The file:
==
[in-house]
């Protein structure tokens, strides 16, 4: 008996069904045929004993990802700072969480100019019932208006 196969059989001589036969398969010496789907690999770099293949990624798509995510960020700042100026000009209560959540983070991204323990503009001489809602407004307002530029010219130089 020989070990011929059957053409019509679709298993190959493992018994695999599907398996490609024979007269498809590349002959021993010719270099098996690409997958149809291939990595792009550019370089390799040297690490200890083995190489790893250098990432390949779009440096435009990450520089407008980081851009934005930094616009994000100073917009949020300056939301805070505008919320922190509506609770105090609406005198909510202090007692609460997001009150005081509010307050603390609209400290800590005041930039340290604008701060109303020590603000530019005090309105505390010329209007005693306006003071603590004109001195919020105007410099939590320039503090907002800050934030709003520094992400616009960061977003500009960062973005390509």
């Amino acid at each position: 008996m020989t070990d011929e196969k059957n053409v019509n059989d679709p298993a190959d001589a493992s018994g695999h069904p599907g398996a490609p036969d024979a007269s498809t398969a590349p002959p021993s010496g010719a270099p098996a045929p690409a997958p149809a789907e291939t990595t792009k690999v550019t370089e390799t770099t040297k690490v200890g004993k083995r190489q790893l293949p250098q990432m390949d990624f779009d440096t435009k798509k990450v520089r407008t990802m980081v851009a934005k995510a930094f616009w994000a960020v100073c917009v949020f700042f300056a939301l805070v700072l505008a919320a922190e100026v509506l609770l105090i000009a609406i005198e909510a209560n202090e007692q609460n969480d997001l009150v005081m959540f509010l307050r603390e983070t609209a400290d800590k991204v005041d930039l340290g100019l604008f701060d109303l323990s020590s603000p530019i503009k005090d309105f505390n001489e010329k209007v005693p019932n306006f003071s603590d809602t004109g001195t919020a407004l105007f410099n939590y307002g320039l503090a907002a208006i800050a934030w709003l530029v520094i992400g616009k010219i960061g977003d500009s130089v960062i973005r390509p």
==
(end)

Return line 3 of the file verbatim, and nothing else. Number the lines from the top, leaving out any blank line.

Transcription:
């Amino acid at each position: 008996m020989t070990d011929e196969k059957n053409v019509n059989d679709p298993a190959d001589a493992s018994g695999h069904p599907g398996a490609p036969d024979a007269s498809t398969a590349p002959p021993s010496g010719a270099p098996a045929p690409a997958p149809a789907e291939t990595t792009k690999v550019t370089e390799t770099t040297k690490v200890g004993k083995r190489q790893l293949p250098q990432m390949d990624f779009d440096t435009k798509k990450v520089r407008t990802m980081v851009a934005k995510a930094f616009w994000a960020v100073c917009v949020f700042f300056a939301l805070v700072l505008a919320a922190e100026v509506l609770l105090i000009a609406i005198e909510a209560n202090e007692q609460n969480d997001l009150v005081m959540f509010l307050r603390e983070t609209a400290d800590k991204v005041d930039l340290g100019l604008f701060d109303l323990s020590s603000p530019i503009k005090d309105f505390n001489e010329k209007v005693p019932n306006f003071s603590d809602t004109g001195t919020a407004l105007f410099n939590y307002g320039l503090a907002a208006i800050a934030w709003l530029v520094i992400g616009k010219i960061g977003d500009s130089v960062i973005r390509p």